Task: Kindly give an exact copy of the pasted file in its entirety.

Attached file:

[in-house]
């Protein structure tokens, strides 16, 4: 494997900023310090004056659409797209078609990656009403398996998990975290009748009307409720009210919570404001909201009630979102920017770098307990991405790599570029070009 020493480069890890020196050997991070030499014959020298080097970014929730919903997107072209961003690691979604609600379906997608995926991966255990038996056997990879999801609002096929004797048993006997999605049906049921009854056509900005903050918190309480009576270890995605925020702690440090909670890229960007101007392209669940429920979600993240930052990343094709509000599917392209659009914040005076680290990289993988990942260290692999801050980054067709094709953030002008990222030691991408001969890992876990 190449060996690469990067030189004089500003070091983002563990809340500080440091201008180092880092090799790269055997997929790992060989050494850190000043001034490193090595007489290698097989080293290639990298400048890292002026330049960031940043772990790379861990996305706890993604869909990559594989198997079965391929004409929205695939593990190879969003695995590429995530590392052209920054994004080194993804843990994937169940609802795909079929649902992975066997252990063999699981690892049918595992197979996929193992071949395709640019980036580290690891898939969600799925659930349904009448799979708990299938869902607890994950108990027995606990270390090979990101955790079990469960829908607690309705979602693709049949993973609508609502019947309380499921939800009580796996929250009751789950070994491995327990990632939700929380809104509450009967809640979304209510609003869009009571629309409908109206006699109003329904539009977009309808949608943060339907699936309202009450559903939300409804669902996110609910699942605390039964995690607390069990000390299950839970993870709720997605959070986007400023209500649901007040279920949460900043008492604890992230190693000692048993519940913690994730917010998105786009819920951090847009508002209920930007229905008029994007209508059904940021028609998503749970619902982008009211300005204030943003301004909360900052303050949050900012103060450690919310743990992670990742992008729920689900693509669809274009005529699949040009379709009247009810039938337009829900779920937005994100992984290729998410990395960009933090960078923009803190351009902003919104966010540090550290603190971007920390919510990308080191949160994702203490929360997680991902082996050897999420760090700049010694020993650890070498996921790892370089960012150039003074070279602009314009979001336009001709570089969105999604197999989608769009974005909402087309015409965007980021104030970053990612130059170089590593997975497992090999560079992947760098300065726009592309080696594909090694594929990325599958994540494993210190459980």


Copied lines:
[in-house]
């Protein structure tokens, strides 16, 4: 494997900023310090004056659409797209078609990656009403398996998990975290009748009307409720009210919570404001909201009630979102920017770098307990991405790599570029070009 020493480069890890020196050997991070030499014959020298080097970014929730919903997107072209961003690691979604609600379906997608995926991966255990038996056997990879999801609002096929004797048993006997999605049906049921009854056509900005903050918190309480009576270890995605925020702690440090909670890229960007101007392209669940429920979600993240930052990343094709509000599917392209659009914040005076680290990289993988990942260290692999801050980054067709094709953030002008990222030691991408001969890992876990 190449060996690469990067030189004089500003070091983002563990809340500080440091201008180092880092090799790269055997997929790992060989050494850190000043001034490193090595007489290698097989080293290639990298400048890292002026330049960031940043772990790379861990996305706890993604869909990559594989198997079965391929004409929205695939593990190879969003695995590429995530590392052209920054994004080194993804843990994937169940609802795909079929649902992975066997252990063999699981690892049918595992197979996929193992071949395709640019980036580290690891898939969600799925659930349904009448799979708990299938869902607890994950108990027995606990270390090979990101955790079990469960829908607690309705979602693709049949993973609508609502019947309380499921939800009580796996929250009751789950070994491995327990990632939700929380809104509450009967809640979304209510609003869009009571629309409908109206006699109003329904539009977009309808949608943060339907699936309202009450559903939300409804669902996110609910699942605390039964995690607390069990000390299950839970993870709720997605959070986007400023209500649901007040279920949460900043008492604890992230190693000692048993519940913690994730917010998105786009819920951090847009508002209920930007229905008029994007209508059904940021028609998503749970619902982008009211300005204030943003301004909360900052303050949050900012103060450690919310743990992670990742992008729920689900693509669809274009005529699949040009379709009247009810039938337009829900779920937005994100992984290729998410990395960009933090960078923009803190351009902003919104966010540090550290603190971007920390919510990308080191949160994702203490929360997680991902082996050897999420760090700049010694020993650890070498996921790892370089960012150039003074070279602009314009979001336009001709570089969105999604197999989608769009974005909402087309015409965007980021104030970053990612130059170089590593997975497992090999560079992947760098300065726009592309080696594909090694594929990325599958994540494993210190459980």